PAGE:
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Wednesday, 15 July 2015

A bar chart looking at the number of Athena SWAN awards...

Bar charts are commonly used. They are easy to understand. They allow us to present data is a visual way. Lots of people appreciate data visually and prefer pictures to numbers. I don't just analyse biological data. So here is an example of using ggplot to create a stacked bar chart to show the increase in Athena SWAN Awards over the last six years.

Here is the graph:

Here is the script:

# activate the required packages

# here is the data - gathered from various awards booklets
# and the ECU press release
years <- c("2009","2010","2011","2012","2013", "2014")
bronze <- c(19,  13, 25, 66, 135, 152)
silver <- c(16, 16, 14, 26, 40, 43)
gold <- c(0,1,0,2,4,0)

# create the data frame required for ggplot
swan.df <- as.data.frame(years)
swan.df$Bronze <- bronze
swan.df$Silver <- silver
swan.df$Gold <- gold

# reshape the data from long into short format
as.melt <- melt(swan.df, id.vars = "years", value.name = "number", variable.name = "Awards")

# make the first version of the plot
p <- ggplot(as.melt, aes(x=years, y=number, fill=Awards)) + 
     geom_bar(stat="identity") +  # this bit makes the barplot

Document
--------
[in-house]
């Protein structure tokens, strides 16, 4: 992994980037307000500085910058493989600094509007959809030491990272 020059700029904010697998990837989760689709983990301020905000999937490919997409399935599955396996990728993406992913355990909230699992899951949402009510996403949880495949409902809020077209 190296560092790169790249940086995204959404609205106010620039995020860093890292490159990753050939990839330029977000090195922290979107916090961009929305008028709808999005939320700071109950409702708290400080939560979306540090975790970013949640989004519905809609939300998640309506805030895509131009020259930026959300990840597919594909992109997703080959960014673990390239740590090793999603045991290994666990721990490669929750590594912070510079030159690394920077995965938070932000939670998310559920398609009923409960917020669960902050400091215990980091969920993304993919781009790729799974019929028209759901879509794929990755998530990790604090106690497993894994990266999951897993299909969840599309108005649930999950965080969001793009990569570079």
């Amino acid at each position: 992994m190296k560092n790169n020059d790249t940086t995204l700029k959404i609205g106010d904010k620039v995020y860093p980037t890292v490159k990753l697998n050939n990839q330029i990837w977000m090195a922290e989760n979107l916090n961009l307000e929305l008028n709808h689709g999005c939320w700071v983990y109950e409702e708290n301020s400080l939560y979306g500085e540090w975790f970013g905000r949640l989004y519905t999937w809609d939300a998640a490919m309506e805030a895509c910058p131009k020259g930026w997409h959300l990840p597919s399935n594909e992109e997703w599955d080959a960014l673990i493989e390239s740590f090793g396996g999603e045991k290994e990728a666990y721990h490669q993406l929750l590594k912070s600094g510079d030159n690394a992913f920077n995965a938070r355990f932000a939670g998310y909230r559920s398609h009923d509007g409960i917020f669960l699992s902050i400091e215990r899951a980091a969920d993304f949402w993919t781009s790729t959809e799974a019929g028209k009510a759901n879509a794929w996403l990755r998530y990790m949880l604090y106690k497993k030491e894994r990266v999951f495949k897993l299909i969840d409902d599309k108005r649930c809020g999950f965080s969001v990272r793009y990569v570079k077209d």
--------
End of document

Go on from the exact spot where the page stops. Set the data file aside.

scale_fill_manual(values=c("brown", "grey", "yellow")) + # control the colours
     xlab("") + #no need for the "years" x-axis
     theme_few() # nice clean theme  

# I want to add a nice y-axis label
# and increase the size of the text
p <- p + ylab("Number of Awards") +
     theme(axis.title.y = element_text(size = 14 )) + 
     theme(axis.text = element_text(size = 12))

# make the legend a bit bigger and move it to top left 
p <- p + theme(legend.position=c(0,1), # moves it to the top left
               legend.justification=c(0,1), # moves it in a bit
               legend.text=element_text(size = 12), # increase the size of the title
               legend.title=element_text(size = 12)) # and the labels

# have a look at the bar chart

# save the graph....
p + ggsave("AthenaSWANawards09_14.pdf")


Important resource: http://www.cookbook-r.com/Graphs/Bar_and_line_graphs_(ggplot2)/

Going beyond bar charts.

Bar charts are not very data rich. There is often a better way to show the data or a better way to do the experiment. As a student and post-doctoral fellow, I was encouraged to look to investigate relationships in more detail. For example, it's better to do a time course experiment or to investigating dose relationships - or both! These suggest a more detailed investigation of a biological system. This would be better plotted in other ways. For examples, see the protein assay graph and the LD50 graph.

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